When it comes to inflammation, I consider myself an expert. But I have a unique perspective; for more than 3 decades I have raced more than 300 endurance events, including more than 150 triathlons of Olympic distance or longer, 103 marathons and numerous other events including ultramarathons and rough water swims from Alcatraz to the mainland. Truth be told, I have experienced more inflammation than most.
That said, how have I lasted so long in a sport that hammers the body the way it does? Needless to say, I have had to bolster my knowledge on inflammation on how to best manage it. And much of this article will deal with what I have learned over the years and how it may help you address what is often a chronic body state.
The United States is suffering from an epidemic of chronic inflammation. And, despite the best health care technology in the world, it is getting worse. The statistics are alarming. For example, chronic inflammatory diseases such as arthritis and joint disease affect more than 50 million people in the United States. That’s 1 in 5 people over age 18. This number is expected to surpass 67 million by 2030. According to the American Diabetes Association, 371 million adults and children are living with diabetes worldwide, another chronic inflammatory disease. An additional 79 million have prediabetes, placing them at increased risk for developing type 2 diabetes. The continued changes to the food supply and lifestyles are escalating the crisis of chronic inflammation.
Inflammation is associated with some of the worst health conditions including heart disease, diabetes, Alzheimer's, stroke and cancer. While acute inflammation is a helpful process for the body when you have an injury, chronic inflammation is detrimental.
In fact, scientists have linked chronic inflammation to the previously mentioned disease conditions. And they are currently studying how sugar, refined carbohydrates and excess body weight may increase the risk for these life-threatening conditions. Inflammation is the body's natural response to injury and outside stressors. But when these stressors don't let up, the immune system can spiral out of control and increase the risk for disease. According to health professionals, when inflammation becomes chronic, it can damage heart valves and brain cells, trigger strokes, and promote resistance to insulin, which leads to diabetes. In fact, chronic inflammation can also lead to cancer.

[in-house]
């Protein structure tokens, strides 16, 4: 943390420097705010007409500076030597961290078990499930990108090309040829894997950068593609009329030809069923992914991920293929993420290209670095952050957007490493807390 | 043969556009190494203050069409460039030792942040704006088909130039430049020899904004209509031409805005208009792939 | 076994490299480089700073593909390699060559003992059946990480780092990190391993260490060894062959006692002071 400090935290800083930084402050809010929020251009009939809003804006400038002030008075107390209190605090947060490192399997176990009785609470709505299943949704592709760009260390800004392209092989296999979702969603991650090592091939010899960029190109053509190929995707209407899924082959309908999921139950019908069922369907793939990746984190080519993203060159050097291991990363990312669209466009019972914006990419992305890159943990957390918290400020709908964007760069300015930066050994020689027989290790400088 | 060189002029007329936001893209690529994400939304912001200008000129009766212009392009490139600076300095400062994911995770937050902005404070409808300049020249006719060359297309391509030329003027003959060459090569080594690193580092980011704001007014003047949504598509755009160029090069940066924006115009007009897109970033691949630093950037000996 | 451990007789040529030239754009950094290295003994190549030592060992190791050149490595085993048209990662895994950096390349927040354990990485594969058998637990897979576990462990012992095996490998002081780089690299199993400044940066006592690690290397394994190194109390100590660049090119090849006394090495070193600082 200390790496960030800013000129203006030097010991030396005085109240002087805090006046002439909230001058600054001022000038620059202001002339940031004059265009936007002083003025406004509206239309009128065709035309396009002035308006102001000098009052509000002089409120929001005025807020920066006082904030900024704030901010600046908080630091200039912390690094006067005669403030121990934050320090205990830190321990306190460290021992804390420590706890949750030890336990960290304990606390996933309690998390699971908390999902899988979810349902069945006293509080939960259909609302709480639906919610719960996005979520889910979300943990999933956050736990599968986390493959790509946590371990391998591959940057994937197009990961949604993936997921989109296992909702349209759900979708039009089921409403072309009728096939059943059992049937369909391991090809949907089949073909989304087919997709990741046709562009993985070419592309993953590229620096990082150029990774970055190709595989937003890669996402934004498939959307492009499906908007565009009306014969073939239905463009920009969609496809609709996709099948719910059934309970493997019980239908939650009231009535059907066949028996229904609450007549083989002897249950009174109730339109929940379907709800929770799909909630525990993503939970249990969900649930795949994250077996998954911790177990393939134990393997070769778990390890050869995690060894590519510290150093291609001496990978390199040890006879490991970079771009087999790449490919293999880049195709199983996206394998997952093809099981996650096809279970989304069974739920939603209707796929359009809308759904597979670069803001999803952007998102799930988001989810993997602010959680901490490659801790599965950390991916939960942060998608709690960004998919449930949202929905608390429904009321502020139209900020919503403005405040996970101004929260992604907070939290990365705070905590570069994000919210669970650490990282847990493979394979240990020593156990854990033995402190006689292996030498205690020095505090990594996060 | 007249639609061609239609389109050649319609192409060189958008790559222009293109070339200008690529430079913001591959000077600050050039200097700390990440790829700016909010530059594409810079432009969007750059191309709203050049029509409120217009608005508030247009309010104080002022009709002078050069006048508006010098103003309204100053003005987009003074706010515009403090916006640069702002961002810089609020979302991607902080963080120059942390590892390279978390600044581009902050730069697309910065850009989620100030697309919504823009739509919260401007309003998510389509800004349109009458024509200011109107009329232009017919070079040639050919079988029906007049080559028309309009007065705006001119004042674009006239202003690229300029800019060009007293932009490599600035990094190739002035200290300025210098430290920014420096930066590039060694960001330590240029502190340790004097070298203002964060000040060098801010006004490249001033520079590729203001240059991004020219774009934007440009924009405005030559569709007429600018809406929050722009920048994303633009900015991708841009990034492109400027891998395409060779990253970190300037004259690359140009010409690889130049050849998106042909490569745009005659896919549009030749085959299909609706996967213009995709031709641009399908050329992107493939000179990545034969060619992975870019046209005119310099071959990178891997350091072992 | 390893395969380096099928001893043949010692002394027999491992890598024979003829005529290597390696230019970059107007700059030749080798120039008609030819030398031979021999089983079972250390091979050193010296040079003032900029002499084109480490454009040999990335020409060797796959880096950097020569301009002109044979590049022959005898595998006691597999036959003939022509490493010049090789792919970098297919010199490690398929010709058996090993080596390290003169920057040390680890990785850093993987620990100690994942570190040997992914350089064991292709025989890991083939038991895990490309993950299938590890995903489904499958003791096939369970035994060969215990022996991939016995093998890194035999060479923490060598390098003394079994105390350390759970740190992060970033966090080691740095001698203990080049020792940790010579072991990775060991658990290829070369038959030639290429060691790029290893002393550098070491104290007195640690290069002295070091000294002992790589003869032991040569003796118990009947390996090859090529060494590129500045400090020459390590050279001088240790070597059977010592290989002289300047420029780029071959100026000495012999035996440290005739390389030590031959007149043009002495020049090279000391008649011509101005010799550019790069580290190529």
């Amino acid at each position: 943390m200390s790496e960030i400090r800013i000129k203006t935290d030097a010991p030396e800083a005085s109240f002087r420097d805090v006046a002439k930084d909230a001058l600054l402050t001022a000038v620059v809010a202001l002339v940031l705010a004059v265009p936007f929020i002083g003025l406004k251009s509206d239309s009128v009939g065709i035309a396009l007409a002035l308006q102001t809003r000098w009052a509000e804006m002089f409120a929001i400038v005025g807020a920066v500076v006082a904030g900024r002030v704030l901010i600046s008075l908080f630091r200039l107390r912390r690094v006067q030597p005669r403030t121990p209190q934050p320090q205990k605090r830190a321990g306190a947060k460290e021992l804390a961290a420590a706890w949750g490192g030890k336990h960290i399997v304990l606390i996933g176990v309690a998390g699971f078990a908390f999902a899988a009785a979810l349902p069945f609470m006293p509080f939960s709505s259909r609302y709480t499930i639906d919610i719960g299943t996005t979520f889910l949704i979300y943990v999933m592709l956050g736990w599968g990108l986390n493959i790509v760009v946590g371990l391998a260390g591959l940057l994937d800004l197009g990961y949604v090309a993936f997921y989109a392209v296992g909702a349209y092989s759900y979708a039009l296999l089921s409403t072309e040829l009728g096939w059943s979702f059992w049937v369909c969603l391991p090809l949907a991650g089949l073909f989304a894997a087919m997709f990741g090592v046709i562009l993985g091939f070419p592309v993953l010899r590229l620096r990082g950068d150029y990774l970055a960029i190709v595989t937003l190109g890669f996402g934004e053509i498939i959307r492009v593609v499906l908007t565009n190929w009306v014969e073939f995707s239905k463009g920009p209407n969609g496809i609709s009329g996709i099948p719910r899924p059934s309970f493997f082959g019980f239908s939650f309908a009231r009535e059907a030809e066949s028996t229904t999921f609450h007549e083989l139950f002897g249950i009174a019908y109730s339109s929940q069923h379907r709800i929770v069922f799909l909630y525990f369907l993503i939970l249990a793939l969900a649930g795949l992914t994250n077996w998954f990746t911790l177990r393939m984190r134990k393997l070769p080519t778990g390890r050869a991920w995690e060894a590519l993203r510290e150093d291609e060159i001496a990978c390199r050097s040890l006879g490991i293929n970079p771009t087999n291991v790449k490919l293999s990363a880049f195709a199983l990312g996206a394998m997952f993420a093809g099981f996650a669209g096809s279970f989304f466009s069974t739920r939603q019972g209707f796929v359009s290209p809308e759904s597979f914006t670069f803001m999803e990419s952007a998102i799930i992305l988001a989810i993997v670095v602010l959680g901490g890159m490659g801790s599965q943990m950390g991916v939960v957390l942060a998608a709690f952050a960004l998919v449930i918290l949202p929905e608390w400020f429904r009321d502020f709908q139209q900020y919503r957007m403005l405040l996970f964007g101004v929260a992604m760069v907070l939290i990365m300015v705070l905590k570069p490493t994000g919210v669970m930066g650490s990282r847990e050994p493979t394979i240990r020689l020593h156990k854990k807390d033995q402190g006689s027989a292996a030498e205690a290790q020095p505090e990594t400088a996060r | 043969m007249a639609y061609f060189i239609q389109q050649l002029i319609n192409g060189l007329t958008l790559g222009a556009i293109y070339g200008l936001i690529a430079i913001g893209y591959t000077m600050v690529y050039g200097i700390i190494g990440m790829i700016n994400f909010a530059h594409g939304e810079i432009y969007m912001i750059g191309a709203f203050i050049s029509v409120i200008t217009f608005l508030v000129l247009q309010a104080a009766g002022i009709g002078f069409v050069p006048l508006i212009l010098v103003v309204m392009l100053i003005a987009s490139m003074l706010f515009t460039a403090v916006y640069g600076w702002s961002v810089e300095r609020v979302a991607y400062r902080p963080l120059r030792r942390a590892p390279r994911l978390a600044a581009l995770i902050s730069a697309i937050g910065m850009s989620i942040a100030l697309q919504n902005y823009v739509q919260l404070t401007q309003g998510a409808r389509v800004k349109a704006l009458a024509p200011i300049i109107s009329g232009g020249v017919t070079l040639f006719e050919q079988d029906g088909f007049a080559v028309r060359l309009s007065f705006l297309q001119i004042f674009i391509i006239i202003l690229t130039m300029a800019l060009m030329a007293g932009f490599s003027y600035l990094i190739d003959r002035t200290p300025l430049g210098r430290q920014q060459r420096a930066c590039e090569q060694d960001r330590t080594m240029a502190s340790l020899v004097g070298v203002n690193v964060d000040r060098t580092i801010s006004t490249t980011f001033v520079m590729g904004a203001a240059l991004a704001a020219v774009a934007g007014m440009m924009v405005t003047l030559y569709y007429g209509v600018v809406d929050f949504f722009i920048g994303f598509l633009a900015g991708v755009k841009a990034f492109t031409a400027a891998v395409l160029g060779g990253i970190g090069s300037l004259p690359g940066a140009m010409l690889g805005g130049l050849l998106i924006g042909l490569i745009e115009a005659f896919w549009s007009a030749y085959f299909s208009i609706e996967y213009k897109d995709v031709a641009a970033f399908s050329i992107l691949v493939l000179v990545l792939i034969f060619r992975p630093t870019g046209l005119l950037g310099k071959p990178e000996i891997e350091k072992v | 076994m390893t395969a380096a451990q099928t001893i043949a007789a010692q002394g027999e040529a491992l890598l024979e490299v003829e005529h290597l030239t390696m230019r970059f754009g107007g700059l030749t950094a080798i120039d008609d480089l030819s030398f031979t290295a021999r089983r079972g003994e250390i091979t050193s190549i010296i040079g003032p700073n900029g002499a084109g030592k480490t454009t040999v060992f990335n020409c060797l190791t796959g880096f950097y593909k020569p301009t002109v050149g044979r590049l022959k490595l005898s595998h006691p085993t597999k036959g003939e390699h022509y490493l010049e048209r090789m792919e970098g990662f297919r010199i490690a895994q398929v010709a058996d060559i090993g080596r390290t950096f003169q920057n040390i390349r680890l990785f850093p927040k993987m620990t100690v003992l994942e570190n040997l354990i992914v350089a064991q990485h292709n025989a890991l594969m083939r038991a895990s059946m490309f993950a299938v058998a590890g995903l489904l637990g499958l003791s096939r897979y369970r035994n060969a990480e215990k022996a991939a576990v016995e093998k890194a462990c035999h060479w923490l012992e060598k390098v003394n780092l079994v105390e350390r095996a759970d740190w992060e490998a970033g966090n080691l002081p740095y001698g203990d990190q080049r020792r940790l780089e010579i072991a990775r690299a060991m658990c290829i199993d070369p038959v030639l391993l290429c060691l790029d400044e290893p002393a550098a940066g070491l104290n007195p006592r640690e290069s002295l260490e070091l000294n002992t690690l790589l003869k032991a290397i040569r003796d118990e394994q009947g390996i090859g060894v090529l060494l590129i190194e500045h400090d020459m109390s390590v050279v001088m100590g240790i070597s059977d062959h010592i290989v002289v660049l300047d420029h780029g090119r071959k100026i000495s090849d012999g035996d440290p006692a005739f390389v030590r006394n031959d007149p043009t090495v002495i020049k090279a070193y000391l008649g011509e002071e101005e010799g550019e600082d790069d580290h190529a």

My excessively active lifestyle has made me ultra-conscious of my diet and the importance of supplementing every day. However, in this day and age of processed foods, it takes more than the offering of a balanced, nutritious diet and supplements to address chronic inflammation. And one area that is often overlooked is the balance between omega-6 and omega-3 fatty acids.
The Omega-6 and Omega-3 Balance
Many of us were raised to believe that vegetable oils (where most omega-6 fats come from), are supposed to be healthy. However, upon closer examination, “heart-healthy" oils, such as soybean, safflower, sunflower and corn have high omega-6 and low Omega-3 fat profiles—as much as 200:1!
Furthermore, even people that make every effort to avoid processed foods, fast foods or are even a vegetarian can still have a staggering level of omega-6 fat intake. Did you know that many foods found in health food stores are coated with a layer of cheap vegetable oil that enhances taste and texture? Healthy foods, such as nuts, are often coated with this vegetable oil.
In fact, studies indicate that a diet high in omega-6 fatty acids disrupts the balance of pro- and anti-inflammatory agents in the body, which promotes chronic inflammation. Both omega-6 and omega-3 fatty acids utilize the same enzymes and transport systems to produce biochemicals in the body. When there is an excess of omega-6 fats, increased inflammatory compounds are created. When this happens, there are not enough enzymes available for omega-3 fats to create chemicals that are anti-inflammatory. Moreover, high levels of omega-6 fatty acids can actually replace and reduce omega-3 fats and their benefits.
Simply put, omega-6 and omega-3 fats compete with one another in the body. The presence of one greatly impacts the other. That said, omega-6 fatty acids do play a role in good health. The key takeaway is that when there is an imbalance, the excess omega-6s will diminish the omega-3 benefits. Suppliers and marketers have to understand this and educate their customers.
Stay tuned—tomorrow I will talk about the benefits of antioxidant-rich foods to fight inflammation and about the effects of sugar and refined carbohydrates on inflammation.
Mark Becker is an account manager for Vivion, a raw materials distributor, based in Vernon, California. He has worked as a natural products sales and marketing executive for 20 years. Mark has written more than 300 articles and has hosted or been a guest on more than 500 radio shows. He obtained a bachelor's in journalism from Long Beach State University and did his Master’s work in communications at Cal State Fullerton. For more than 30 years he has participated in numerous endurance events, including more than 150 triathlons of Olympic distance or longer, 103 marathons and numerous other events including ultramarathons and rough water swims from Alcatraz to the mainland. He has relied on a comprehensive dietary supplement and homeopathic regimen to support his athletic, professional and personal endeavors. Follow Mark Becker on Facebook and Twitter. For more information, access www.vivioninc.com or www.EnergyatLast.com.